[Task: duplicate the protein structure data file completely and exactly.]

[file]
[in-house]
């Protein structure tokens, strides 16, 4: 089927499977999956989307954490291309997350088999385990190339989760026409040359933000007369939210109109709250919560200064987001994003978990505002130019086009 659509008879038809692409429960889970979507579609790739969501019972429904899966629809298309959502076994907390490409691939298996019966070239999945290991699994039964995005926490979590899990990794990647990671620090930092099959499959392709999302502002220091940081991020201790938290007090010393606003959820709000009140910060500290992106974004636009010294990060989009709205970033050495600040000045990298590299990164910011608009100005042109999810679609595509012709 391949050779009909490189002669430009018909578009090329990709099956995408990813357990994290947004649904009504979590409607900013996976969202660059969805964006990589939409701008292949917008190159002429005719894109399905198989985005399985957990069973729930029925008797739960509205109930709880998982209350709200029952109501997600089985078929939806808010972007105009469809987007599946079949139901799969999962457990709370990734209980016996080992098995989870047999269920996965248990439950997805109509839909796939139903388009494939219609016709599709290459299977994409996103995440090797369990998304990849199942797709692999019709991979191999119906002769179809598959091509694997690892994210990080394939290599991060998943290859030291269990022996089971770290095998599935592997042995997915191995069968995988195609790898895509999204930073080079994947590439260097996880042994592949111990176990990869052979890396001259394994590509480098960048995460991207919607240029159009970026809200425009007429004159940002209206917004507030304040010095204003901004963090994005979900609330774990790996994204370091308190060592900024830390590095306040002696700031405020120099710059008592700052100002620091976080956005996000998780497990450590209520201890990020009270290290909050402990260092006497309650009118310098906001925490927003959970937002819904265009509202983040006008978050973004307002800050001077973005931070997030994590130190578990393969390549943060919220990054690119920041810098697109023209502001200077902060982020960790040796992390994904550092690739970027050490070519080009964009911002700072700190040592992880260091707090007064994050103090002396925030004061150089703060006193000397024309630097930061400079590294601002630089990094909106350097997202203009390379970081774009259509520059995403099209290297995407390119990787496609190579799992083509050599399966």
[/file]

[in-house]
């Protein structure tokens, strides 16, 4: 089927499977999956989307954490291309997350088999385990190339989760026409040359933000007369939210109109709250919560200064987001994003978990505002130019086009 659509008879038809692409429960889970979507579609790739969501019972429904899966629809298309959502076994907390490409691939298996019966070239999945290991699994039964995005926490979590899990990794990647990671620090930092099959499959392709999302502002220091940081991020201790938290007090010393606003959820709000009140910060500290992106974004636009010294990060989009709205970033050495600040000045990298590299990164910011608009100005042109999810679609595509012709 391949050779009909490189002669430009018909578009090329990709099956995408990813357990994290947004649904009504979590409607900013996976969202660059969805964006990589939409701008292949917008190159002429005719894109399905198989985005399985957990069973729930029925008797739960509205109930709880998982209350709200029952109501997600089985078929939806808010972007105009469809987007599946079949139901799969999962457990709370990734209980016996080992098995989870047999269920996965248990439950997805109509839909796939139903388009494939219609016709599709290459299977994409996103995440090797369990998304990849199942797709692999019709991979191999119906002769179809598959091509694997690892994210990080394939290599991060998943290859030291269990022996089971770290095998599935592997042995997915191995069968995988195609790898895509999204930073080079994947590439260097996880042994592949111990176990990869052979890396001259394994590509480098960048995460991207919607240029159009970026809200425009007429004159940002209206917004507030304040010095204003901004963090994005979900609330774990790996994204370091308190060592900024830390590095306040002696700031405020120099710059008592700052100002620091976080956005996000998780497990450590209520201890990020009270290290909050402990260092006497309650009118310098906001925490927003959970937002819904265009509202983040006008978050973004307002800050001077973005931070997030994590130190578990393969390549943060919220990054690119920041810098697109023209502001200077902060982020960790040796992390994904550092690739970027050490070519080009964009911002700072700190040592992880260091707090007064994050103090002396925030004061150089703060006193000397024309630097930061400079590294601002630089990094909106350097997202203009390379970081774009259509520059995403099209290297995407390119990787496609190579799992083509050599399966």